Emergency Medicine (East Africa)
Introduction: Mortality and morbidity from Non-Communicable Diseases (NCDs) in Africa are expected to worsen if the status quo is maintained. Emergency care settings act as a primary point of entry into the health system for a spectrum of NCD-related illnesses, however, there is a dearth of literature on this population. We conducted a systematic review assessing available evidence on epidemiology, interventions and management of NCDs in acute and emergency care settings in Kenya, the largest economy in East Africa and a medical hub for the continent.
Methods: All searches were run on July 15, 2015 and updated on December 11, 2020, capturing concepts of NCDs, and acute and emergency care. The study is registered at PROSPERO (CRD42018088621).
Results: We retrieved a total of 461 references, and an additional 23 articles in grey literature. 391 studies were excluded by title or abstract, and 93 articles read in full. We included 10 articles in final thematic analysis. The majority of studies were conducted in tertiary referral or private/mission hospitals. Cancer, diabetes, cardiovascular disease and renal disease were addressed. Majority of the studies were retrospective, cross-sectional in design; no interventions or clinical trials were identified. There was a lack of access to basic diagnostic tools, and management of NCDs and their complications was limited.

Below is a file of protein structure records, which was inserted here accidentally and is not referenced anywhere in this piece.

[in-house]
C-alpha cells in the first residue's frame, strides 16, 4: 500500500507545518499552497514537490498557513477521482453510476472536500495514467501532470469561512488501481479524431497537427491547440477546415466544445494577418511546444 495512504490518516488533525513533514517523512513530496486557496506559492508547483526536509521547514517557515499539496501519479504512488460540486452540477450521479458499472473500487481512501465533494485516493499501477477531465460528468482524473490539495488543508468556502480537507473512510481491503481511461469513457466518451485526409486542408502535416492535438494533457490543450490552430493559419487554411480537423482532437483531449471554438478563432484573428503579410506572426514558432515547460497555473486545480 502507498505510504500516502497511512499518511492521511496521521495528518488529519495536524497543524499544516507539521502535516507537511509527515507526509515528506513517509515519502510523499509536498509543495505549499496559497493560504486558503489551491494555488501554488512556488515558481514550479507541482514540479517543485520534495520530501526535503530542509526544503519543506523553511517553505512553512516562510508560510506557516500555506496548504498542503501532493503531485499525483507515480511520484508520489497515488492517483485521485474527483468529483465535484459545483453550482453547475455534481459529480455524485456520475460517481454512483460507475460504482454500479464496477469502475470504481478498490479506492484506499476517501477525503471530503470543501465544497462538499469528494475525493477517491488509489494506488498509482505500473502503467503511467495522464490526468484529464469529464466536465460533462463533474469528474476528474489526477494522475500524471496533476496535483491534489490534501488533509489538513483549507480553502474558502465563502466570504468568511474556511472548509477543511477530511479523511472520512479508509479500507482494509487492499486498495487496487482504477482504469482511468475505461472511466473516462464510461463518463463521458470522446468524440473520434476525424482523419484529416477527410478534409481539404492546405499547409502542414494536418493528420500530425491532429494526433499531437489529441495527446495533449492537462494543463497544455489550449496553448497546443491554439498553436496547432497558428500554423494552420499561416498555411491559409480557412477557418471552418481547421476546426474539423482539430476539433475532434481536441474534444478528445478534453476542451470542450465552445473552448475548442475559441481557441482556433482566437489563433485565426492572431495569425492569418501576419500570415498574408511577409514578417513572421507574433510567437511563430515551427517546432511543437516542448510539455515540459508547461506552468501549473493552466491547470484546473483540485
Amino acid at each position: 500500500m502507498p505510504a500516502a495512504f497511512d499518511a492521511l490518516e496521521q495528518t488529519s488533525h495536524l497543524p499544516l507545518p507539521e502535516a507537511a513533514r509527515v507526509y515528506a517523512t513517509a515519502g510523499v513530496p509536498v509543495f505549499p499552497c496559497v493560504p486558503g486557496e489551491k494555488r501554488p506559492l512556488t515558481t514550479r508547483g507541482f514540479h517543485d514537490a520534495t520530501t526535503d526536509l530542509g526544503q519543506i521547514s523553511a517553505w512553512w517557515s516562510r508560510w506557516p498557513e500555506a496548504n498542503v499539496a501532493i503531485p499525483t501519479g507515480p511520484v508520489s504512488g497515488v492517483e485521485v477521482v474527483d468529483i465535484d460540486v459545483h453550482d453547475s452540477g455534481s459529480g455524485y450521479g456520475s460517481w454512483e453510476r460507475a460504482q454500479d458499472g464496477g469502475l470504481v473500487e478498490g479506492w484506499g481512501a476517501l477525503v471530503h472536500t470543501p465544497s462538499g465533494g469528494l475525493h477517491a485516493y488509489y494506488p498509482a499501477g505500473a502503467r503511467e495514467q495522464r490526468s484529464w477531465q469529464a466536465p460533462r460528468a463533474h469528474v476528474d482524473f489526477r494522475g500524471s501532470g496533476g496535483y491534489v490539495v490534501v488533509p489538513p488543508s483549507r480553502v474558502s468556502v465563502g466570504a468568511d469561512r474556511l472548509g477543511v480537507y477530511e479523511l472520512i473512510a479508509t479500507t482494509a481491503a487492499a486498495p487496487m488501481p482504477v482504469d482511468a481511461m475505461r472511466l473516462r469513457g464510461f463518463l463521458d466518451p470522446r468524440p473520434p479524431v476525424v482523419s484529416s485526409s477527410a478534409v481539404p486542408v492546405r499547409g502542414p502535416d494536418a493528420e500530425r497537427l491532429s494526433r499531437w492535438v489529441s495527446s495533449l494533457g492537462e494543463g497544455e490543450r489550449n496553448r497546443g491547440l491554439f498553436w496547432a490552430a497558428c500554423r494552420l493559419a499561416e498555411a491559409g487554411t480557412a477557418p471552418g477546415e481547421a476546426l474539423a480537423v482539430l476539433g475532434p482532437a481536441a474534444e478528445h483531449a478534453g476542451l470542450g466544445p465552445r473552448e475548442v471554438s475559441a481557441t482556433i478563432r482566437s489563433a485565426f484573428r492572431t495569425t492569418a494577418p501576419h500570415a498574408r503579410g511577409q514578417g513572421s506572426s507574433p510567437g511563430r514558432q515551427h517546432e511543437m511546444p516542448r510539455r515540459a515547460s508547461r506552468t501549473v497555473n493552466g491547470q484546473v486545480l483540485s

Conclusion: There is a paucity of literature on NCDs in Kenyan emergency care settings, with particular gaps on interventions and management. Opportunities include nationally representative, longitudinal research such as surveillance and registries, as well as clinical trials and implementation science to advance evidence-based, context-specific care.
African Journal of Emergency Medicine
(2021). Systematic review on epidemiology, interventions and management of noncommunicable diseases in acute and emergency care settings in Kenya. African Journal of Emergency Medicine, 11(2), 264-276.
Available at: https://ecommons.aku.edu/eastafrica_fhs_mc_emerg_med/24
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